Before I move on to a different series (Hopefully on Quality Stage), I thought that BIG data series will not be over till I speak on Hadoop. So here are somethings on Hadoop…
What is Hadoop?
Hadoop is a top-level Apache project in the Apache Software Foundation that’s written in Java. For all intents and purposes, we can think of Hadoop as a computing environment built on top of a distributed clustered file system that was designed speciﬁcally for very large-scale data operations.
Hadoop was inspired by Google’s work on its Coogle (distributed) File System (CPS) and the MapReduce programming paradigm, in which work is broken down into mapper and reducer tasks to manipulate data that is stored across a cluster of servers for massive parallelism. Hadoop has made itself practical to be applied to a much wider set of use cases. Unlike transactional systems, Hadoop is designed to scan through large data sets to produce its results through a highly scalable, distributed batch processing system.
Hadoop is not about speed-of-thought response times, real-time warehousing, or blazing transactional speeds; it is about discovery and making the once near-impossible possible from a scalability and analysis perspective. The Hadoop methodology is built around a function-to-data model as opposed to data-to-function; in this model, because there is so much data, the analysis programs are sent to the data.
Usecases where Hadoop is not suitable:
– With Hadoop, massive parallel processing is done with great performance. However, it is a batch operation handling massive quantities of data, so the response time is not immediate.
– As of Hadoop version 0.20.2, updates are not possible, but appends will be possible starting in version 0.21.
– Hadoop is not suitable for OnLine Transaction Processing workloads where data are randomly accessed on structured data like a relational database.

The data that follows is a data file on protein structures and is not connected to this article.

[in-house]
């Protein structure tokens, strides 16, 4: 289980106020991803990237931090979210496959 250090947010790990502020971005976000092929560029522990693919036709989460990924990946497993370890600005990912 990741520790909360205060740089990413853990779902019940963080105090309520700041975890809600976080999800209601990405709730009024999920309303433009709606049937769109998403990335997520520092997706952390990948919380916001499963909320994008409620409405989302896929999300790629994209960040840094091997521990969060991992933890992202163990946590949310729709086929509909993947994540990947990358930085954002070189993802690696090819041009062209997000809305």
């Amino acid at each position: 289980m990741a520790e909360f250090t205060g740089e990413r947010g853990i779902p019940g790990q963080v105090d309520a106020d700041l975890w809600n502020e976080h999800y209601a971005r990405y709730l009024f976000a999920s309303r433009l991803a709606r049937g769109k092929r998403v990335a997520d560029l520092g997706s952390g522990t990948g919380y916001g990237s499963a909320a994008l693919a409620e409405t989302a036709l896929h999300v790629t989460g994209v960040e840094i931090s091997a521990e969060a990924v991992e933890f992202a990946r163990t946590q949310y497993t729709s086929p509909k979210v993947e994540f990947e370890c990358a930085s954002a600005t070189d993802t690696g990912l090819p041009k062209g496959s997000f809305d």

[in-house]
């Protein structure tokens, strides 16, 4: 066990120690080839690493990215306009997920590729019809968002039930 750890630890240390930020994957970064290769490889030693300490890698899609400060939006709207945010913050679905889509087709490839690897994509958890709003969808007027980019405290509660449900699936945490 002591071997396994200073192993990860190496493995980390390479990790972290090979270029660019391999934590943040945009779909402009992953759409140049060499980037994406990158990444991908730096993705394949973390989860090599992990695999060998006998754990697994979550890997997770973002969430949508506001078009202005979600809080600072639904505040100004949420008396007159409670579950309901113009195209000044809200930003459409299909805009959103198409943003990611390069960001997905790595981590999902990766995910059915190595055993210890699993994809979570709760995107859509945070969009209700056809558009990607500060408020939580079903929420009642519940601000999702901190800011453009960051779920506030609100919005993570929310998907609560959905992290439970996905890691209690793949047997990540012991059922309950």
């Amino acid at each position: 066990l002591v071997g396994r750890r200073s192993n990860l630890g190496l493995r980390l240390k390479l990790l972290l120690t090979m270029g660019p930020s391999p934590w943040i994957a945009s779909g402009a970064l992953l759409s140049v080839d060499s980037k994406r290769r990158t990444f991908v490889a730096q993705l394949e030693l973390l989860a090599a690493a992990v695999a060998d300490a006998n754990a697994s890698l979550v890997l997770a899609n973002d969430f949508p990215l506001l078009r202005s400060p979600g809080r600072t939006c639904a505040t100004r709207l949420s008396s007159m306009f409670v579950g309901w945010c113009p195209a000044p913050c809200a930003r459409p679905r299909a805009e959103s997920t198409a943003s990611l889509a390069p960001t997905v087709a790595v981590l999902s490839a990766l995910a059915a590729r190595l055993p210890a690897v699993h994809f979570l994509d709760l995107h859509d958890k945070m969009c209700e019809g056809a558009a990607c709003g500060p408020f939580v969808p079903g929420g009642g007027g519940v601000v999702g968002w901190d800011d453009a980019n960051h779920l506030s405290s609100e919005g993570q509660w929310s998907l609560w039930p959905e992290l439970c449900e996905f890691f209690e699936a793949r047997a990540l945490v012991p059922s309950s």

– Hadoop is not suitable for OnLine Analytical Processing or Decision Support System workloads where data are sequentially accessed on structured data like a relational database, to generate reports that provide business intelligence.
– It is NOT a replacement for a relational database system.
Components of Hadoop:
Hadoop is generally seen as having two parts: a file system (the Hadoop Distributed File System) and a programming paradigm (MapReduce). One of the key components of Hadoop is the redundancy built into the environment. Not only is the data redundantly stored in multiple places across the cluster, but the programming model is such that failures are expected and are resolved automatically by running portions of the program on various servers in the cluster. Due to this redundancy, it’s possible to distribute the data and its associated programming across a very large cluster of commodity components. It is well known that commodity hardware components will fail (especially when we have very large numbers of them), but this redundancy provides fault tolerance and a capability for the Hadoop cluster to heal itself. This allows Hadoop to scale out workloads across large clusters of inexpensive machines to work on Big Data problems.
There are a number of Hadoop-related projects. Some of the notable Hadoop-related projects include: Apache Avro (for data serialization), Cassandra and HBase (databases), Chukwa (a monitoring system specifically designed with large distributed systems in mind), Hive (provides ad hoc SQL-like queries for data aggregation and summarization), Mahout (a machine learning library), Pig (a high-level Hadoop programming language that provides a data-ﬂow language and execution framework for parallel computation), ZooKeeper (provides coordination services for distributed applications), YARN (the traffic cop; manages the systems resources), Ambari(the manager; software to provision, manage, and monitor the cluster), Solr/Lucene(index and search) and more.